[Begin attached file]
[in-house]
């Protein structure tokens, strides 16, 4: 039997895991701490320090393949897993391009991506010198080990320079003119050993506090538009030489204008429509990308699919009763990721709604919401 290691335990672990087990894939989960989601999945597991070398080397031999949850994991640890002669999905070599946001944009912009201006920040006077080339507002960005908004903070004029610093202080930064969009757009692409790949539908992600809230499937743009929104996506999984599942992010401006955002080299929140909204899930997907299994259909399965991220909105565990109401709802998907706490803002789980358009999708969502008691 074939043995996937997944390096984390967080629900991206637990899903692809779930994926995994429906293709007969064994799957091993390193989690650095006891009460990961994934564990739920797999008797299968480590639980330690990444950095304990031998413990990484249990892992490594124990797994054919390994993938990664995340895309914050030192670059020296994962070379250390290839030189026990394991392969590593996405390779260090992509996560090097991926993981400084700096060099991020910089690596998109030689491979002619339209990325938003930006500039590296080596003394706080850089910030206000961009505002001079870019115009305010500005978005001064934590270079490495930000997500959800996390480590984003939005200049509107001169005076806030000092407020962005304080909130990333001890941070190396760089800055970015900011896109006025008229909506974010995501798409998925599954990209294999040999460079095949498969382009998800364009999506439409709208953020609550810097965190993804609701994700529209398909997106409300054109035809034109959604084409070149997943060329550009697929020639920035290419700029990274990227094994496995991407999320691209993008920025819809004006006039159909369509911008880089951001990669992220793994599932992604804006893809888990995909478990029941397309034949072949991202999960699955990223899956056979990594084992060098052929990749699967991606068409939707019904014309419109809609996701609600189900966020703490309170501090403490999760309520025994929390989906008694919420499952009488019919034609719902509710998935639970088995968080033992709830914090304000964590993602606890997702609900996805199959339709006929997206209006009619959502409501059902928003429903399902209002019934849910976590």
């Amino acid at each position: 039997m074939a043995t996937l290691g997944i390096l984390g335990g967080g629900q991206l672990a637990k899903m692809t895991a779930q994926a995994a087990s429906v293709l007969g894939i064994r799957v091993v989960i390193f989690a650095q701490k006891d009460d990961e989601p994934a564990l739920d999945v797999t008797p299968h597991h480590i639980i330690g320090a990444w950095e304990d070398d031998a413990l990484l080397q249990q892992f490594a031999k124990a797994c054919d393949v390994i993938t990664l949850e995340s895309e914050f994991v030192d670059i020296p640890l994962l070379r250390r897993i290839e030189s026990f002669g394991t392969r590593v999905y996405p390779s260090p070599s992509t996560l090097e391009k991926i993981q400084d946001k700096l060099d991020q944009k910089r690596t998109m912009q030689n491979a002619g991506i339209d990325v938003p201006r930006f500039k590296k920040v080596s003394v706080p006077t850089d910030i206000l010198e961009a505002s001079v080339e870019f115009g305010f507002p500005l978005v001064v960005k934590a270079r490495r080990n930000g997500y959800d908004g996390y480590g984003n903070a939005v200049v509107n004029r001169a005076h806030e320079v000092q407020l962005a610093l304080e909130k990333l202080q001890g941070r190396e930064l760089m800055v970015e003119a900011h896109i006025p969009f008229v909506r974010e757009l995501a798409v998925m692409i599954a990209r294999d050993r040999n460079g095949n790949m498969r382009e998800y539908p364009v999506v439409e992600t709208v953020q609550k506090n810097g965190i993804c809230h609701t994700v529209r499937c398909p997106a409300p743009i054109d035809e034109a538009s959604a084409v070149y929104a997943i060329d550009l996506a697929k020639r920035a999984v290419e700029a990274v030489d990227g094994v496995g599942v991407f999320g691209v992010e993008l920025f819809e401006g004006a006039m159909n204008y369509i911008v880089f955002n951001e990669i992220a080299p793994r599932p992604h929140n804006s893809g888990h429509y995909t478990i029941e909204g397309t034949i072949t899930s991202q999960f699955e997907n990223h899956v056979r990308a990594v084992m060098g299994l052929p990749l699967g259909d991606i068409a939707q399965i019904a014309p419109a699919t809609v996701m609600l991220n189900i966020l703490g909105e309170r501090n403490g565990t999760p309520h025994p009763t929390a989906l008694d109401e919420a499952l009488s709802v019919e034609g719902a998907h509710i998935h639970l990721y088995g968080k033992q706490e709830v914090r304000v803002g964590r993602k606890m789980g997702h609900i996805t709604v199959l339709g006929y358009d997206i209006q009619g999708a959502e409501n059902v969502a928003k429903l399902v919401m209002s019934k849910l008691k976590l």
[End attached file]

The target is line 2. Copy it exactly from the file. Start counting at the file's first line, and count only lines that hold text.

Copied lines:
């Protein structure tokens, strides 16, 4: 039997895991701490320090393949897993391009991506010198080990320079003119050993506090538009030489204008429509990308699919009763990721709604919401 290691335990672990087990894939989960989601999945597991070398080397031999949850994991640890002669999905070599946001944009912009201006920040006077080339507002960005908004903070004029610093202080930064969009757009692409790949539908992600809230499937743009929104996506999984599942992010401006955002080299929140909204899930997907299994259909399965991220909105565990109401709802998907706490803002789980358009999708969502008691 074939043995996937997944390096984390967080629900991206637990899903692809779930994926995994429906293709007969064994799957091993390193989690650095006891009460990961994934564990739920797999008797299968480590639980330690990444950095304990031998413990990484249990892992490594124990797994054919390994993938990664995340895309914050030192670059020296994962070379250390290839030189026990394991392969590593996405390779260090992509996560090097991926993981400084700096060099991020910089690596998109030689491979002619339209990325938003930006500039590296080596003394706080850089910030206000961009505002001079870019115009305010500005978005001064934590270079490495930000997500959800996390480590984003939005200049509107001169005076806030000092407020962005304080909130990333001890941070190396760089800055970015900011896109006025008229909506974010995501798409998925599954990209294999040999460079095949498969382009998800364009999506439409709208953020609550810097965190993804609701994700529209398909997106409300054109035809034109959604084409070149997943060329550009697929020639920035290419700029990274990227094994496995991407999320691209993008920025819809004006006039159909369509911008880089951001990669992220793994599932992604804006893809888990995909478990029941397309034949072949991202999960699955990223899956056979990594084992060098052929990749699967991606068409939707019904014309419109809609996701609600189900966020703490309170501090403490999760309520025994929390989906008694919420499952009488019919034609719902509710998935639970088995968080033992709830914090304000964590993602606890997702609900996805199959339709006929997206209006009619959502409501059902928003429903399902209002019934849910976590």